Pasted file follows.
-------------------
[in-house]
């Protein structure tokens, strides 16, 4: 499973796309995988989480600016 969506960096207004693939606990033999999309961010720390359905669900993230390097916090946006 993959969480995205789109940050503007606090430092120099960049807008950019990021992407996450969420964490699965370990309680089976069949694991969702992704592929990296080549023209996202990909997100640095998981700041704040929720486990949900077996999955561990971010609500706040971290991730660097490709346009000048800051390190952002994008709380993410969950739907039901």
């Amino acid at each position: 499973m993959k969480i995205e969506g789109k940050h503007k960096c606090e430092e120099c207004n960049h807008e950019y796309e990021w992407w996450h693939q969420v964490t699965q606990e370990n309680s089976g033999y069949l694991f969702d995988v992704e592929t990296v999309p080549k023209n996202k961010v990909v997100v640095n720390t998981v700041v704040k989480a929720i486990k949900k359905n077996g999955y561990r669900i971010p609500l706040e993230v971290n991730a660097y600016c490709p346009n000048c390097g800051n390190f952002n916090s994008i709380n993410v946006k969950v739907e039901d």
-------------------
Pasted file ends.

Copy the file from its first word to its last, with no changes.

[in-house]
């Protein structure tokens, strides 16, 4: 499973796309995988989480600016 969506960096207004693939606990033999999309961010720390359905669900993230390097916090946006 993959969480995205789109940050503007606090430092120099960049807008950019990021992407996450969420964490699965370990309680089976069949694991969702992704592929990296080549023209996202990909997100640095998981700041704040929720486990949900077996999955561990971010609500706040971290991730660097490709346009000048800051390190952002994008709380993410969950739907039901």
């Amino acid at each position: 499973m993959k969480i995205e969506g789109k940050h503007k960096c606090e430092e120099c207004n960049h807008e950019y796309e990021w992407w996450h693939q969420v964490t699965q606990e370990n309680s089976g033999y069949l694991f969702d995988v992704e592929t990296v999309p080549k023209n996202k961010v990909v997100v640095n720390t998981v700041v704040k989480a929720i486990k949900k359905n077996g999955y561990r669900i971010p609500l706040e993230v971290n991730a660097y600016c490709p346009n000048c390097g800051n390190f952002n916090s994008i709380n993410v946006k969950v739907e039901d």